Upon closing of the transaction, current BorgWarner stockholders are expected to own about 84 percent of the combined company, while current Delphi Technologies stockholders are expected to own about 16 percent.
Bloomberg first reported on the deal earlier Tuesday.
“This is a positive for Delphi shareholders to gain scale, lower overhead costs, and speed time to market,” Robert W. Baird analyst David Leiker wrote in a research note Tuesday. “For BorgWarner shareholders, the EV opportunity is meaningfully expanded/accelerated. Incremental exposure to internal combustion engines is in the right places,”
However, Leiker said it is important to ask whether the combined company will act as a “next-gen” automotive supplier or a “legacy” supplier.
Frederic Lissalde, CEO of BorgWarner, said in a call with investors Tuesday that the two suppliers have been discussing the deal since early 2019, and conversations accelerated toward the end of the year.
Delphi Technologies, a powertrain and aftermarket parts supplier headquartered in London, has been undergoing its own restructuring since its spinoff from Delphi Automotive in 2017. Over the past year especially, the supplier has been shifting away from diesels and expanding in gasoline-powered systems and navigating its own move toward electrification.
The changes have largely been headed by Rick Dauch since he joined the company as CEO last January.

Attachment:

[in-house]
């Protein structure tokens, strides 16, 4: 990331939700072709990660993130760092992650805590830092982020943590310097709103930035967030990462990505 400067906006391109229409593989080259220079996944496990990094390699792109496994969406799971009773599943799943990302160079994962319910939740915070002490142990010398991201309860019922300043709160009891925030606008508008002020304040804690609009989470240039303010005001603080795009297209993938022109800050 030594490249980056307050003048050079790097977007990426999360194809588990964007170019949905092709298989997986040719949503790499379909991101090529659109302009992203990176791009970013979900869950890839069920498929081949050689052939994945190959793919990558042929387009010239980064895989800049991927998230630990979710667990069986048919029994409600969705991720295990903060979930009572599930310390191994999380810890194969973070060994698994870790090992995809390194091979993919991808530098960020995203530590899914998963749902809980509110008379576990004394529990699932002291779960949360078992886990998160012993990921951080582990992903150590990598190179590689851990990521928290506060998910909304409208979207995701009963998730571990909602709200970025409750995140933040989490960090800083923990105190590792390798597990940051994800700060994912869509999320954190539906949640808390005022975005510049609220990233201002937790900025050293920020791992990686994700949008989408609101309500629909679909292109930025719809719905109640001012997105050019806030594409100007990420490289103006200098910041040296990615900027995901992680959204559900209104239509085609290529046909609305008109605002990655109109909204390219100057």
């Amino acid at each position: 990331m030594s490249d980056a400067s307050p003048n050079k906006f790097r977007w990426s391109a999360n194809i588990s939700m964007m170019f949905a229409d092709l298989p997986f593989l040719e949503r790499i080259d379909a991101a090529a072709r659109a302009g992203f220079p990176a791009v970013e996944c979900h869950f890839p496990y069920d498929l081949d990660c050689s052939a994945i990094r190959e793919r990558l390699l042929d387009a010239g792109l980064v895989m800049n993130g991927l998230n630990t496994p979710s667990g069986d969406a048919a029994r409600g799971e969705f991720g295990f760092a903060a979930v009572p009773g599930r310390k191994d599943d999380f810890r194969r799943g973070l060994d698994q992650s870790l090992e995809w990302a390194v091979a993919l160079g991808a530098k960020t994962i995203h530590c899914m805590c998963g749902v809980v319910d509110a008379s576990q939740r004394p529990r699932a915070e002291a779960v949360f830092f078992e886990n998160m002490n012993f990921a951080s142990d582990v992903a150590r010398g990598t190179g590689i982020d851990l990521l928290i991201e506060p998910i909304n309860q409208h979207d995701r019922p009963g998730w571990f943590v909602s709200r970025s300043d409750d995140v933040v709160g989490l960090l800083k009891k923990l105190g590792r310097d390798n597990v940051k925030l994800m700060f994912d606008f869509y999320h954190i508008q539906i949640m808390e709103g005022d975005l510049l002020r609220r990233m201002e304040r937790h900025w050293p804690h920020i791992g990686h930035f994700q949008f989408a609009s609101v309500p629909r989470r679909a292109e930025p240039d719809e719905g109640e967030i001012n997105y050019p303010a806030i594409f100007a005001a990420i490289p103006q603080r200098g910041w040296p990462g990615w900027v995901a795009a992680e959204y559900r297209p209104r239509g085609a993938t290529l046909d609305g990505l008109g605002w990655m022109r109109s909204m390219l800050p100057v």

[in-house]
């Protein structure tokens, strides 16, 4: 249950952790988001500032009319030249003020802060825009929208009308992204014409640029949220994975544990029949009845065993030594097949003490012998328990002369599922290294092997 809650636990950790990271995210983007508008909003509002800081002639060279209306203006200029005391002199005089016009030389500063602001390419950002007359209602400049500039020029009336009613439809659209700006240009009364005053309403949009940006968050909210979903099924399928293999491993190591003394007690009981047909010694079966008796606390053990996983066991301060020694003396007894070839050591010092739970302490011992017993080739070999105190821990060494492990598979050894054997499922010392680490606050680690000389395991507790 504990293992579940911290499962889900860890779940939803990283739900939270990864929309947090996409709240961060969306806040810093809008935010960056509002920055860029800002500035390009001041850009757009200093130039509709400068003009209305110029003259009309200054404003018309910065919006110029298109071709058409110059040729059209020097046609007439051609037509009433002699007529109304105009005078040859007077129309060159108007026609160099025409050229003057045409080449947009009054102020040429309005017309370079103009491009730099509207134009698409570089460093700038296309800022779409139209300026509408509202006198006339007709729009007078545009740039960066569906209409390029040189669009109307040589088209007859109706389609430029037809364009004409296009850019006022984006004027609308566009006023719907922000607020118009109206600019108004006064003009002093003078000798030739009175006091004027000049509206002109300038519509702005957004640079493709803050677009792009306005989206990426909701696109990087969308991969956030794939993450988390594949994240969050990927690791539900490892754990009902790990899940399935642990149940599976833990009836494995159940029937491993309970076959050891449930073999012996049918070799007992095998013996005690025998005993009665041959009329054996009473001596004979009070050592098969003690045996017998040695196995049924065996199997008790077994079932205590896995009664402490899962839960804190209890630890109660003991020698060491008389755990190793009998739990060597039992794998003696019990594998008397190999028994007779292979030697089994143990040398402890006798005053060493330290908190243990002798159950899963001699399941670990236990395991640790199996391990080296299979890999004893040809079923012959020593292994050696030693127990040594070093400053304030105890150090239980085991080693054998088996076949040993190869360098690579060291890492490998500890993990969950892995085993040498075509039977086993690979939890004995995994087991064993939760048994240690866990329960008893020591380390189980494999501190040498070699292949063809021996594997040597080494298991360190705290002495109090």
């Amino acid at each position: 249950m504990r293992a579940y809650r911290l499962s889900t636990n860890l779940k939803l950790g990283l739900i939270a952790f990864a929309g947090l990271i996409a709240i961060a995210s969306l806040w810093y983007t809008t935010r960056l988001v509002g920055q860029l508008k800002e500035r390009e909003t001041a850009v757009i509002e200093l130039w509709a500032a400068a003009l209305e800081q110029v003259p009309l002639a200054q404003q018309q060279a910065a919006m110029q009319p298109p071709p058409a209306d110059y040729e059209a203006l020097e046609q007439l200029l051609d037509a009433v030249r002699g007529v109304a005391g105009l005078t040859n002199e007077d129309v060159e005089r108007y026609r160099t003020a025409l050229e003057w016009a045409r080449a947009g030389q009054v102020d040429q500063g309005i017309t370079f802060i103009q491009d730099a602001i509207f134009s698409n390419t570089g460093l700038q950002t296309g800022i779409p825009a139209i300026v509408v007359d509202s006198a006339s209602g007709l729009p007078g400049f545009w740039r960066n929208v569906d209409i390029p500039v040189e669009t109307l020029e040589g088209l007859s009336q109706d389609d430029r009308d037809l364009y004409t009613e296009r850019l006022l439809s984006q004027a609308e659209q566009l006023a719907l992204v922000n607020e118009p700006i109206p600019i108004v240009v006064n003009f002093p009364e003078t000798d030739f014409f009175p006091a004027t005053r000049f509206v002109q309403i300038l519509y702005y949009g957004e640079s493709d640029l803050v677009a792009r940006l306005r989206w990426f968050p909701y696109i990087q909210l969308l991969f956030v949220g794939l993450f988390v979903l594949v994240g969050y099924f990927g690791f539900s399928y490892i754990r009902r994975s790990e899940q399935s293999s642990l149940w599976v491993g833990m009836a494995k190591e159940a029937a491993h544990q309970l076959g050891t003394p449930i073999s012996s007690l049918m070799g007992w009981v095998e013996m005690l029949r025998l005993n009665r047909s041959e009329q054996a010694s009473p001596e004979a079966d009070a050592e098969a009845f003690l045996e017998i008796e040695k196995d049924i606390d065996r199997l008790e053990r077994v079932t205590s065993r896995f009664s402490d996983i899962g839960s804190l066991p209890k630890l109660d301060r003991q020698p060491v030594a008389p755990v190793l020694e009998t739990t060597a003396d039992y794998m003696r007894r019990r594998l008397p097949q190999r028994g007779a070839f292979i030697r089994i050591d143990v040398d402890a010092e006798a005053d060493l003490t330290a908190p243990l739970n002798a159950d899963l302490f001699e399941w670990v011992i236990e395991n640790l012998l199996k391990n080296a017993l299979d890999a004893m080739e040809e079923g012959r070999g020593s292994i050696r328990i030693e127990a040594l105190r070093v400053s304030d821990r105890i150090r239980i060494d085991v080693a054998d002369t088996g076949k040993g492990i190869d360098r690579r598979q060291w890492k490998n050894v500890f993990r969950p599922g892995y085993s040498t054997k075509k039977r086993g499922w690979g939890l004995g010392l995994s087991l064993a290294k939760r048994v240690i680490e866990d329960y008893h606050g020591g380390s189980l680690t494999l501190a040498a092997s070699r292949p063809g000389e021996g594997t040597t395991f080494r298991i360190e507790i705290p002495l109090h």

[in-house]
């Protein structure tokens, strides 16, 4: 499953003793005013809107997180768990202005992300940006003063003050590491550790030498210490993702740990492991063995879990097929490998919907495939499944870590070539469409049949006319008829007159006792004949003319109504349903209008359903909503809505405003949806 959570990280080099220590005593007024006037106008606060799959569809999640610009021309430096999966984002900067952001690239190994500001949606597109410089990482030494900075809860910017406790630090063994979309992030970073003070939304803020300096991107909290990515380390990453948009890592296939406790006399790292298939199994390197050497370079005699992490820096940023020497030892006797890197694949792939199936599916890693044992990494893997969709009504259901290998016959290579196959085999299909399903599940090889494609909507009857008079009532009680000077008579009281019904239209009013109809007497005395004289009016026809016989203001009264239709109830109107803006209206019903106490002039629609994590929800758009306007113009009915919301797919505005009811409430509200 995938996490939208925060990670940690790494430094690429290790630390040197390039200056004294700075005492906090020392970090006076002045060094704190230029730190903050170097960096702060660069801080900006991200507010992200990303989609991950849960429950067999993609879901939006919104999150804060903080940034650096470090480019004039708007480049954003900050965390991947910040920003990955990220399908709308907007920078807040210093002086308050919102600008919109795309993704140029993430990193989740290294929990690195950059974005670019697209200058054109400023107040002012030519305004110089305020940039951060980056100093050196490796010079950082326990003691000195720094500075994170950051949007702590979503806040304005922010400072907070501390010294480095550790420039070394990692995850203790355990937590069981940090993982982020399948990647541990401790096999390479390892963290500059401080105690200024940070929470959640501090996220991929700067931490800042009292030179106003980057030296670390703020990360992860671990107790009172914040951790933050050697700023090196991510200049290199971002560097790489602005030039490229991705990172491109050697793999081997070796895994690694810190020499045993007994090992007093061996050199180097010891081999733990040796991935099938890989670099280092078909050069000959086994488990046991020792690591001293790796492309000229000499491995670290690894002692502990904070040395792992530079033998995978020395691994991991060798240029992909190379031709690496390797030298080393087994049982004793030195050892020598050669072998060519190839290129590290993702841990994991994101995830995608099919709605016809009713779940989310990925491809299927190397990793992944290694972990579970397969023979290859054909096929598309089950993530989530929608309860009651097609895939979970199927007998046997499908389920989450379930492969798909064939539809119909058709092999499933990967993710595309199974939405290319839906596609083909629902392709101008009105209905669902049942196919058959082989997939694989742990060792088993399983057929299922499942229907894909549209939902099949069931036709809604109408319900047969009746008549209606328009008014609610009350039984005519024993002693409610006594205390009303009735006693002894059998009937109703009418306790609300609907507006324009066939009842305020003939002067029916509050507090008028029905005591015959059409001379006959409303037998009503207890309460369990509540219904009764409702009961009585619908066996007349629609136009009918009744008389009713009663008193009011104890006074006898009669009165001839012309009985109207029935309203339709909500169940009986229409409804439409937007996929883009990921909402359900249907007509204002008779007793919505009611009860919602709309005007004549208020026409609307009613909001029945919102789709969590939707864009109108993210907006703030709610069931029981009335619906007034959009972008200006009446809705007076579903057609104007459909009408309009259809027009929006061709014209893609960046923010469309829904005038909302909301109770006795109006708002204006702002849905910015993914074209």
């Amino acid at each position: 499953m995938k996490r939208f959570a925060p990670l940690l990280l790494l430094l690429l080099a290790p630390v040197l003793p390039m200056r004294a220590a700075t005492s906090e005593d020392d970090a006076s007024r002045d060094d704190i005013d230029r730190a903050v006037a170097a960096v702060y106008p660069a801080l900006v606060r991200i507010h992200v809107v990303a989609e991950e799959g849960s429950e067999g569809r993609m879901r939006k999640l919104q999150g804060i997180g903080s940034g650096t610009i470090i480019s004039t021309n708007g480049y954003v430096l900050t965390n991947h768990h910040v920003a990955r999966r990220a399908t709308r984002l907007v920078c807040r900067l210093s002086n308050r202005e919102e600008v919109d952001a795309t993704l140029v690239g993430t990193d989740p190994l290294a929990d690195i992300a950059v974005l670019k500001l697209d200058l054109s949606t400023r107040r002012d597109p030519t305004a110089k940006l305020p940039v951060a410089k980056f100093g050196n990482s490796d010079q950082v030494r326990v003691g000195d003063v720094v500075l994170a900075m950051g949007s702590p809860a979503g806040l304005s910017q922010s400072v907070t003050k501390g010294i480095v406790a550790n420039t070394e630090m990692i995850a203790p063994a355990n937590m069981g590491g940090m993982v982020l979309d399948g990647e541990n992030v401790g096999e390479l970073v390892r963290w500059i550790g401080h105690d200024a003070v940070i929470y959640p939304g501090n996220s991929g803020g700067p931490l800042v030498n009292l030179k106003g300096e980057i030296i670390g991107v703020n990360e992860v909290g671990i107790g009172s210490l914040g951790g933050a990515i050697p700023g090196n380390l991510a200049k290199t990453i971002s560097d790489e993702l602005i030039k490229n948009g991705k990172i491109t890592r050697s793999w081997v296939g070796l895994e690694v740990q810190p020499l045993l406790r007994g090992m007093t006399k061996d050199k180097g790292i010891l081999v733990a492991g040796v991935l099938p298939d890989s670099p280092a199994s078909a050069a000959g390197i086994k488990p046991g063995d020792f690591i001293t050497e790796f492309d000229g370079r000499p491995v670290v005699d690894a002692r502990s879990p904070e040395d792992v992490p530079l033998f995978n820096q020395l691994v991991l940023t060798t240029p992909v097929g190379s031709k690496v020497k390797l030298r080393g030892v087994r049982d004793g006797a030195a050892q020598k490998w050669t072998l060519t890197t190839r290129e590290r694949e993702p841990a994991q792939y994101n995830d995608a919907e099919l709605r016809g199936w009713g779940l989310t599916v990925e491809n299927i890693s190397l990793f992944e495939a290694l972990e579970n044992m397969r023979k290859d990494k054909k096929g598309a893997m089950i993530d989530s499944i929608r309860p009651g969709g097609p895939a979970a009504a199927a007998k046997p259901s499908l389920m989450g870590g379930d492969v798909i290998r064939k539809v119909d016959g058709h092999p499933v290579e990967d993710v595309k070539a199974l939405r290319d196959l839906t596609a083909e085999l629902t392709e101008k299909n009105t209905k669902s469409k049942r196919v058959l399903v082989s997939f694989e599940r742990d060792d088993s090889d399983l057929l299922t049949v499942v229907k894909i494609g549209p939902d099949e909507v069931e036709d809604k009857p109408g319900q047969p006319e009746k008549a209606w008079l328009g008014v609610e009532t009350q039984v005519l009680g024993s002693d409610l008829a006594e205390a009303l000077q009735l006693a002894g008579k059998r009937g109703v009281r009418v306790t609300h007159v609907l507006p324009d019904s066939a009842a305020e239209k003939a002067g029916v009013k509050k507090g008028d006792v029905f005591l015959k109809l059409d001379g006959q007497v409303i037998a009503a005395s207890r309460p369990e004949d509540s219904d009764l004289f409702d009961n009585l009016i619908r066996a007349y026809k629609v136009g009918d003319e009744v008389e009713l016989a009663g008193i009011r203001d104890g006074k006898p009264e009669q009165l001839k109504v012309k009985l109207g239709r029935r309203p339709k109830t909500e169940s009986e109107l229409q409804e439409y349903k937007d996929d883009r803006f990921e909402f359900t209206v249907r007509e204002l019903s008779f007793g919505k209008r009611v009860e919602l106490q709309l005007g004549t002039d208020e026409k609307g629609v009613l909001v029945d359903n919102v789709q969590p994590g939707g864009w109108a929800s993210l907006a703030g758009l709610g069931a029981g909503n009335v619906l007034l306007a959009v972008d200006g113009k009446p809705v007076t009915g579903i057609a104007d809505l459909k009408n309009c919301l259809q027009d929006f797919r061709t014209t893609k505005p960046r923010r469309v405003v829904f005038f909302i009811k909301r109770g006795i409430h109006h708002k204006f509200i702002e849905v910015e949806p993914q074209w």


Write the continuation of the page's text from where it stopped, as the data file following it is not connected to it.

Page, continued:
Lissalde said the addition of Delphi will strengthen BorgWarner’s scale and expertise in electrification.
“Our strategy is designed to foster growth regardless of how the market evolves,” he said.
Lissalde said the acquisition also enhances BorgWarner’s combustion, commercial vehicle and aftermarket businesses.
“We didn’t get to where we are overnight,” Lissalde said. “Over the last several years, BorgWarner has been on a journey to transition to advanced propulsion and electrification. … We knew we needed increased electronics capability and scale, and today we’re doing just that.”
“Technology was the driver for this transaction,” he added.
Calum MacRae, director of automotive product development at GlobalData, said in a statement that the move will help the two companies wrestle with the new challenges presented by connected, autonomous, shared and electric vehicle megatrends
However, “this is just a short-term fix for the long-term issues that these businesses face,” MacRae said. “No doubt there will be other mergers of a similar ilk that will ratchet down costs but not lead to sustainable long-term competitive advantage.”
As part of Tuesday’s announcement, BorgWarner also said its board of directors authorized a share repurchase program of up to $1 billion. This reflects BorgWarner’s “belief in the strong free cash flow of the combined company,” Lissalde said.
Dauch told investors that the combined company is an opportunity to become more efficient amid Delphi’s own cost-reduction efforts, including the supplier’s goal to reduce annual costs by a total of $200 million through the end of 2022.
Dauch said the deal is “expected to create a pioneering propulsion technologies leader” and that he expects the combined company to be “unmatched in the industry.”
As for Dauch’s role in the combined company, Lissalde told investors, “we’ll keep you posted.” Lissalde will continue as CEO, and Kevin Nowlan, BorgWarner’s CFO, will also remain in his position.
The companies were not clear about any job cuts to come as a result of the acquisition.
BorgWarner ranks No. 22 on the Automotive News list of the top 100 global suppliers, with worldwide sales to automakers of $10.53 billion in 2018, while Delphi ranks No. 62, with global sales to automakers of an estimated $3.86 billion in the same period.
Image: Bloomberg – BorgWarner’s electric drive module is displayed in Tokyo